Felon. A word whose meaning seems so at odds with its sound. That soft fricative “f.” That sonic resonance with other lovely “f” words: feline, female, fellow. That rhyme with “melon.” A word whose first use was recorded in the 14th century to denote one who commits “an act on the part of a feudal vassal involving forfeiture of his fee.” Like “villain,” (one from a village), the word has evolved over time in meaning from a marker of societal status relative to a powerful authority to one denoting criminal activity and immorality. Though the original meaning of “felon” (feudal vassal) has gone the way of the feudal societies to which it was attached, the sense of forfeiture has survived.
I have spent a lot of time wrapping my head around the word “felon” this last year. Knowing a young felon intimately who was convicted of a non-violent crime, agreed to a plea bargain, did 8 months in a state minimum security prison, and was released in May, I’ve taken an interest in this growing segment of our population and of the post-incarceration fetters imposed on them by our criminal justice system.
First off, what numbers are we talking about here? As of 2014, around 24 million people in the US (close to 10 percent of the adult population) had a felony conviction. This number is not surprising when we consider the fact that the US locks people up at a higher rate than any other country on earth. Our prison population weighs in at 716 per 100,000 people. Alarming when you consider that more than half of the 222 countries with prison populations tracked in one study record a rate of 150 per 100,000 people.
There are many implications of this state of affairs, not the least of which is the very disturbing evidence for racial bias in incarceration rates and the clear connection to political delegitimization of people of color. (Note that state laws barring people with felony convictions from voting date to the late 19th and early 20th centuries, when Southern lawmakers worked to neutralize the black electorate.)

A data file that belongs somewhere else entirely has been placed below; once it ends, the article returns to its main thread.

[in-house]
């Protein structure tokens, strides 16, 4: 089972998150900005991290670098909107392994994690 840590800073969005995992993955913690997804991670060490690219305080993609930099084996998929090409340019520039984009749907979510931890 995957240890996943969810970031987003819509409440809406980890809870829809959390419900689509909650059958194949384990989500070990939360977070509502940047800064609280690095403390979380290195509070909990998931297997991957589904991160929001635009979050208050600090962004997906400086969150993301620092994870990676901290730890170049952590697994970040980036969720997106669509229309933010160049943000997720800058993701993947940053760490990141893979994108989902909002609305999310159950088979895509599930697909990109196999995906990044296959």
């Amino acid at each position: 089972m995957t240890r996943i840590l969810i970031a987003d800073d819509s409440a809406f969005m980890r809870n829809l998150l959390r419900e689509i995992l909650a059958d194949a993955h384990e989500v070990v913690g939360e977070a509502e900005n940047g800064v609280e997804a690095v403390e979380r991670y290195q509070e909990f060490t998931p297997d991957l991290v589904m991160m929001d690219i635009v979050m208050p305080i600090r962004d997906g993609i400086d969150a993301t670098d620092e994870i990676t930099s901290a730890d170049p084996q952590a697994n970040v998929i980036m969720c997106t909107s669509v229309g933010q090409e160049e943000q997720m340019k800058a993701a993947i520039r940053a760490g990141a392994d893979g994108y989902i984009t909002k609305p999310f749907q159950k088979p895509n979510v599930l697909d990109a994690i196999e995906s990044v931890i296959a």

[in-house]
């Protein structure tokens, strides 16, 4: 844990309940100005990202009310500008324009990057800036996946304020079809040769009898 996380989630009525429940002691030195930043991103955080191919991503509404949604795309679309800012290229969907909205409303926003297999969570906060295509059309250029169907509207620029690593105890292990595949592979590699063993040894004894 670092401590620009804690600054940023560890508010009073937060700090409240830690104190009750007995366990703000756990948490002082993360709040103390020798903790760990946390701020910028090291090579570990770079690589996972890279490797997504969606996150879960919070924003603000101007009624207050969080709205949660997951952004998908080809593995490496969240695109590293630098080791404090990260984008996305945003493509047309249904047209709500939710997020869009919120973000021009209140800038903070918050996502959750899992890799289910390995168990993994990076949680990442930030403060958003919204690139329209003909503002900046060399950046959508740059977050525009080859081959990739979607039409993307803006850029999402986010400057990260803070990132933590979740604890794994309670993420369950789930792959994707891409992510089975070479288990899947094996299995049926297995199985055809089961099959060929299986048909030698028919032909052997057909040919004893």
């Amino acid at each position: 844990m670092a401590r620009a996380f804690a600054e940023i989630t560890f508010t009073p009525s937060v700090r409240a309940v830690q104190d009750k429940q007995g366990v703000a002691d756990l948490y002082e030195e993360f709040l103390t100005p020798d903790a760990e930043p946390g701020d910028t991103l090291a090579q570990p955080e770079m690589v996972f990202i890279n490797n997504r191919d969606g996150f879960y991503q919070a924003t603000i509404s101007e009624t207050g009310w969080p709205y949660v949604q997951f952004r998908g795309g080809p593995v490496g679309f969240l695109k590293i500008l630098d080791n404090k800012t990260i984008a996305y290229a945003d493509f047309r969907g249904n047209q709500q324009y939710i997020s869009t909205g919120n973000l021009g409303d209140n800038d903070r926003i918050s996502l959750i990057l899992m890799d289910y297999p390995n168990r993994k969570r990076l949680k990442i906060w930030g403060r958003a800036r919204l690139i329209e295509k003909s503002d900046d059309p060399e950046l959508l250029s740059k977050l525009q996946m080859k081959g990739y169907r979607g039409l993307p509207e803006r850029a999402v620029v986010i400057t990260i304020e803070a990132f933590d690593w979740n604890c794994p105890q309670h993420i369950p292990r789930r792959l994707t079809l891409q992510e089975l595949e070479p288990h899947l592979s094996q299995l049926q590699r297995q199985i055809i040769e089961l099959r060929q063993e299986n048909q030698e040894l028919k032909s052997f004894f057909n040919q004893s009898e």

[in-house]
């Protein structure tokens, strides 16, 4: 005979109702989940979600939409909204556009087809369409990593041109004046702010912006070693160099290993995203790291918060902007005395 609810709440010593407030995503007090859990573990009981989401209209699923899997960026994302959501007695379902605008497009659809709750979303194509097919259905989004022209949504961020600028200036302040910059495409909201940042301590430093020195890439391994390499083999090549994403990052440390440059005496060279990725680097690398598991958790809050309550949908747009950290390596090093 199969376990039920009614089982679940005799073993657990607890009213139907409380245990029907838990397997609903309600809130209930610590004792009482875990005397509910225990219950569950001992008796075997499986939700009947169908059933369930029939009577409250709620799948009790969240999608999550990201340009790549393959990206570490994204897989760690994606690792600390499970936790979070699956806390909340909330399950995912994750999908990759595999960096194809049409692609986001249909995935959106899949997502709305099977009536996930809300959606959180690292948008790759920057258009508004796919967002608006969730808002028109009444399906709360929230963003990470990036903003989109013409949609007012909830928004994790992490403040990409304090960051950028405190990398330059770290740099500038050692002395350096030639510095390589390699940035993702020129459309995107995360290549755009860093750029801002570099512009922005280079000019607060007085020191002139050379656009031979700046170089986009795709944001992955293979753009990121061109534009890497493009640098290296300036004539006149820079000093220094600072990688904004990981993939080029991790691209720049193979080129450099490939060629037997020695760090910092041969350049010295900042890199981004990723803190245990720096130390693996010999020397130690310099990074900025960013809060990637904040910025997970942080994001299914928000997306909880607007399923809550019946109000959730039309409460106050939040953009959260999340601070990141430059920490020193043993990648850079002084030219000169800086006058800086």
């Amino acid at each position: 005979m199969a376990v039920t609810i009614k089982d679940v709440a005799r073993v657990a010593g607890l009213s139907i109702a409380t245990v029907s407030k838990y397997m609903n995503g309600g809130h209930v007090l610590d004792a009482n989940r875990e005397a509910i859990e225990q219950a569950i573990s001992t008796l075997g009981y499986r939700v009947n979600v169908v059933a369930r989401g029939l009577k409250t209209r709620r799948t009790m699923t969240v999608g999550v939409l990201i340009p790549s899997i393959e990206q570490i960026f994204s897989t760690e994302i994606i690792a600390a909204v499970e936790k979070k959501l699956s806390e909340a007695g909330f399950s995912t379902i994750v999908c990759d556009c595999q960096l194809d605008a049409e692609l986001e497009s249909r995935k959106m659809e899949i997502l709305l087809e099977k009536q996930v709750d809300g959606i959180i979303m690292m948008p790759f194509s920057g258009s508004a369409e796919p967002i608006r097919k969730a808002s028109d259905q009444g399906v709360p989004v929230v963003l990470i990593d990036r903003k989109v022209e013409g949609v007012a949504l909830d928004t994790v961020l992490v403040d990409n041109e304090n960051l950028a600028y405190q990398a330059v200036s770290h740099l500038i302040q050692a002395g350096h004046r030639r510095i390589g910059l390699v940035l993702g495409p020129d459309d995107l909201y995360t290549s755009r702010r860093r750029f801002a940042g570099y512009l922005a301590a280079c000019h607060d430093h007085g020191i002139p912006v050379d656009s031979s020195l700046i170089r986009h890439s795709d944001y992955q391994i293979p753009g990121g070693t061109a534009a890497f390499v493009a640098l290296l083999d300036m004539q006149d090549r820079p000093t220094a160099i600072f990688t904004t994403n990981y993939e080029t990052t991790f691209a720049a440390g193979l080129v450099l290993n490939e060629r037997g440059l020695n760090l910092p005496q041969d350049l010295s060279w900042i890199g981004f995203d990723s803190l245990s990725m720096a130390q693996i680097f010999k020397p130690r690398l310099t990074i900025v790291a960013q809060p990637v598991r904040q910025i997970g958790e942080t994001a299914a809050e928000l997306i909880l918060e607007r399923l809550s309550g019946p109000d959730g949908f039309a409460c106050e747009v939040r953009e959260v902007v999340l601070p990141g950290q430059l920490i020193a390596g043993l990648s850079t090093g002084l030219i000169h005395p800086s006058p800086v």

But here I’d like to simply address the effects on felons AFTER they have served their sentence. In fact, I wonder why they are still labeled “felon” at all once they have paid their debt to society. As noted in a New York Times editorial in May of 2016, the very “vocabulary of incarceration — the permanently stigmatizing way we speak about people who have served time — presents a significant barrier to reintegration.” On top of this psychological barrier—and the many typical challenges felons face, such as limited family support, a spotty work record, low level of education, outstanding fines, and substance abuse and mental health issues—ex-offenders (note that “ex”) face myriad legal restrictions as well. Among many others, these include:
- Restrictions on housing (most apartments, especially corporate owned, will not rent to felons);
- Ineligibility for financial aid;
- Difficulty finding a job;
- Ineligibility for some professional licenses;
- Ineligibility to enlist in the armed forces; and
- Loss of voting rights